@piglet_625: i just returned to work after a 4 month maternity leave so i can speak from personal experience. after spending every waking (and sleeping) second with my baby for the past 16 weeks, it is super hard to be back at work. i love my career and never planned to be a Stay-At-Home Mom (wouldn’t work financially anyway), but there is a big part of me that just wants to have him closeby, safe and in my arms, all the time. i guess that’s pretty universal.
i would say the best thing you can do for your friend is to just be available and listen. it has made a HUGE difference to have great friends who empathize with what i’m going through (even the ones who don’t have kids…they can still imagine and just listen) without passing any judgement on my and my husband’s decisions. It’s also great to have friends who are okay with you being upset or crying when you need to, but also take the time to keep you busy (lunch dates, etc.) when you can’t be with the LO to help keep your mind off the transition.
another big change is that if your friend is breastfeeding, she will go from nursing all day and night to pumping several times a day. i’m going through this now and it’s a much bigger change than i expected. even in an extremely supportive office with lots of new moms, private offices perfect for pumping, an awesome pump that makes it super easy to keep up my supply, and refrigerators dedicated to nursing moms, going from nursing to pumping is hard – it’s time consuming, kind of uncomfortable, and the logistics of cleaning parts, storing milk, and dealing with clogged ducts, etc can be tricky…nothing like just nursing your sweet LO on demand. if she is bfing, encourage her to keep it going and let her know how awesome it is that she’s keeping it up. it really helps. also let her vent and complain when she needs to, knowing that that doesn’t necessarily mean she’s ready to throw in the towel…there’s nothing like having other ladies to talk and vent about boob drama with! lol.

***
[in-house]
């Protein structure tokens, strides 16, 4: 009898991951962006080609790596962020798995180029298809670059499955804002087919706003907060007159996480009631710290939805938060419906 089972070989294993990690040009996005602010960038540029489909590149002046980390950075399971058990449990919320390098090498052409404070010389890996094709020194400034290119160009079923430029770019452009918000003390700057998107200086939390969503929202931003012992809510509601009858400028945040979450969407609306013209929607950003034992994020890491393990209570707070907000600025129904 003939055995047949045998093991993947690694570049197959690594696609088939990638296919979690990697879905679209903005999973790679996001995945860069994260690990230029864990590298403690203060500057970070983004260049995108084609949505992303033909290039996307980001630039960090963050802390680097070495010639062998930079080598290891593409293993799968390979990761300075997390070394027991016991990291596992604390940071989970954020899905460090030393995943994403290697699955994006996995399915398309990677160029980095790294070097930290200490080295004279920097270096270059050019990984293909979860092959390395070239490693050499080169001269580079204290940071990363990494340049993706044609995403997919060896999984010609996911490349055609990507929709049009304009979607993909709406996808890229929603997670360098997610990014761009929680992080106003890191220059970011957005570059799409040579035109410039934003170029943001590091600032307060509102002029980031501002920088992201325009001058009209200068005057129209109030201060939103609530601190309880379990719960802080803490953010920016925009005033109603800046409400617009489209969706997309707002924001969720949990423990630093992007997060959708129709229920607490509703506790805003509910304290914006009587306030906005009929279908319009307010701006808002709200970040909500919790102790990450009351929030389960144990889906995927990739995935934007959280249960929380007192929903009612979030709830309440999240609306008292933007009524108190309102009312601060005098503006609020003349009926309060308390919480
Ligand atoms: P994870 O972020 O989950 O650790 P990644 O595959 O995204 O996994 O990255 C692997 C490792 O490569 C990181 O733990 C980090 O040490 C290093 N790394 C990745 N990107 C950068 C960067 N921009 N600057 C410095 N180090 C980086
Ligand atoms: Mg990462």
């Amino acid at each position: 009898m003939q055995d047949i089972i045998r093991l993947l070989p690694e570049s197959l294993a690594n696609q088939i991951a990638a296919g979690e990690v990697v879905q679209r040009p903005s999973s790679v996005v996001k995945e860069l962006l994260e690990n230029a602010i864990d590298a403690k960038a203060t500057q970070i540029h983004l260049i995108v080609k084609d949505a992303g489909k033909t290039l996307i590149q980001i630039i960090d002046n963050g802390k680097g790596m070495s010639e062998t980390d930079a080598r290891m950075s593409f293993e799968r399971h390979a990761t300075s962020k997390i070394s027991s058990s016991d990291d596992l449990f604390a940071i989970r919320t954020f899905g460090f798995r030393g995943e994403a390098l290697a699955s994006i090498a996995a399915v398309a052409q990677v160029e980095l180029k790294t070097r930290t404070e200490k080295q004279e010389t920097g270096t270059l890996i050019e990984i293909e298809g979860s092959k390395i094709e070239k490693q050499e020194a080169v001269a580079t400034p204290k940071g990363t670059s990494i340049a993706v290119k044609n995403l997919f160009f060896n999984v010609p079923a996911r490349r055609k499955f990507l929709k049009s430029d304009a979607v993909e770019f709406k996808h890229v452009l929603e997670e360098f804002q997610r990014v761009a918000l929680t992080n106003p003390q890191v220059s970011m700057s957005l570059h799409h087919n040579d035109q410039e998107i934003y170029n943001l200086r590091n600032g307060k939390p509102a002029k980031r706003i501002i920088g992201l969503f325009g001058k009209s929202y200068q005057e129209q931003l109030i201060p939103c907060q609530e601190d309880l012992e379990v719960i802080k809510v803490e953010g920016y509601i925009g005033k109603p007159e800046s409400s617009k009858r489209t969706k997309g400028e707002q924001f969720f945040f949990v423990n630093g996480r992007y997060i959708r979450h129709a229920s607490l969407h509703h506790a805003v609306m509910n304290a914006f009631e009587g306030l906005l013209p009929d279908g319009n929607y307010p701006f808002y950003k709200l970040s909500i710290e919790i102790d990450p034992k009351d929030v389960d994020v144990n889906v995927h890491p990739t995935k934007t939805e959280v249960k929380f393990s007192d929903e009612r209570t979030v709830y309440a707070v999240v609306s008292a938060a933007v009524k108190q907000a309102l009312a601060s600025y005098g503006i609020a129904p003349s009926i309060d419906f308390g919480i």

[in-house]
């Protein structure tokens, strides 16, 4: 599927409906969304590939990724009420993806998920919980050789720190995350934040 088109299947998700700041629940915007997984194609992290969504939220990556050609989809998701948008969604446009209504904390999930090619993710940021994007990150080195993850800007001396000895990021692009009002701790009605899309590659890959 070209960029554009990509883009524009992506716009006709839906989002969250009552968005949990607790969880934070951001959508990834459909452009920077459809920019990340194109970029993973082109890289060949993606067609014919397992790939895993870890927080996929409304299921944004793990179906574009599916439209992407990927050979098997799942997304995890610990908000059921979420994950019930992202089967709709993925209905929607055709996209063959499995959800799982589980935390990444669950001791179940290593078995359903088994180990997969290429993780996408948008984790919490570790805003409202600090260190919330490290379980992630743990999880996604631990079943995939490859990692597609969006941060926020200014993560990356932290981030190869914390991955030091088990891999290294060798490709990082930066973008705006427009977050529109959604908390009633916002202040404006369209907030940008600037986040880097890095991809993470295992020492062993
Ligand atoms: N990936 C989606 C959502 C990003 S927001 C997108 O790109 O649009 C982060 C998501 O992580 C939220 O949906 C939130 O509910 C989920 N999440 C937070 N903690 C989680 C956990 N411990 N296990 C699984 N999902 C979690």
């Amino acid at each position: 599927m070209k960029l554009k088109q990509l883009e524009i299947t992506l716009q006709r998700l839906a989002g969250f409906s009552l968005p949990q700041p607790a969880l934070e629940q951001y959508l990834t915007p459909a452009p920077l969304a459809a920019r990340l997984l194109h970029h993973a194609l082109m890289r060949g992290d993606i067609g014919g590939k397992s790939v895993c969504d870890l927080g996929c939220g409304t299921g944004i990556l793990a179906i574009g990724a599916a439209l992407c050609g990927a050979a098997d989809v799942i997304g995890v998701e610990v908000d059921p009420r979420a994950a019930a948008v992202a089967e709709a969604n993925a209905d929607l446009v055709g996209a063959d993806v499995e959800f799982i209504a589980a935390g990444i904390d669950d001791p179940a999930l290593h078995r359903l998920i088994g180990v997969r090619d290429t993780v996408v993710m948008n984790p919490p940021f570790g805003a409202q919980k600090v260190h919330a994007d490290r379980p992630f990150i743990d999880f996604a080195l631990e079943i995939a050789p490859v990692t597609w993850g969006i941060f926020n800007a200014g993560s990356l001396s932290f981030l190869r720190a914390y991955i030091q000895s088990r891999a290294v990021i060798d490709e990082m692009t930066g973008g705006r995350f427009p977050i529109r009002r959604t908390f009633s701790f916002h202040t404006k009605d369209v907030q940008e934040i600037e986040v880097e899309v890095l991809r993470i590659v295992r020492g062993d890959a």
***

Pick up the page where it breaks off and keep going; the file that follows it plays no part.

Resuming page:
there isn’t really much you can, or should, say about their personal decision to have kids when they did. agreeing with her regret won’t really help her, and convincing her that is WAS the perfect time sounds like it would bea lie. just listen and understand. remind her of her beautiful, healthy baby and praise her for being a thoughtful, loving, mommy and provider, that the first few weeks are the hardest but it will get better. also, her time with her baby will be more special than ever now. she can make up some rotuines or traditions – like singing the baby certain songs in the morning before work, reading him/her stories when she gets home, a long bedtime routine with a warm bath and baby massage, trips to the park every saturday morning…etc. just some ideas. the important thing is that she has you to listen and focuses on the positive aspects of her situation.
oh, and the pressuring to have kids thing…that’ll pass. she’s just trying to find her own ways to cope. sounds like you are being a great friend already 🙂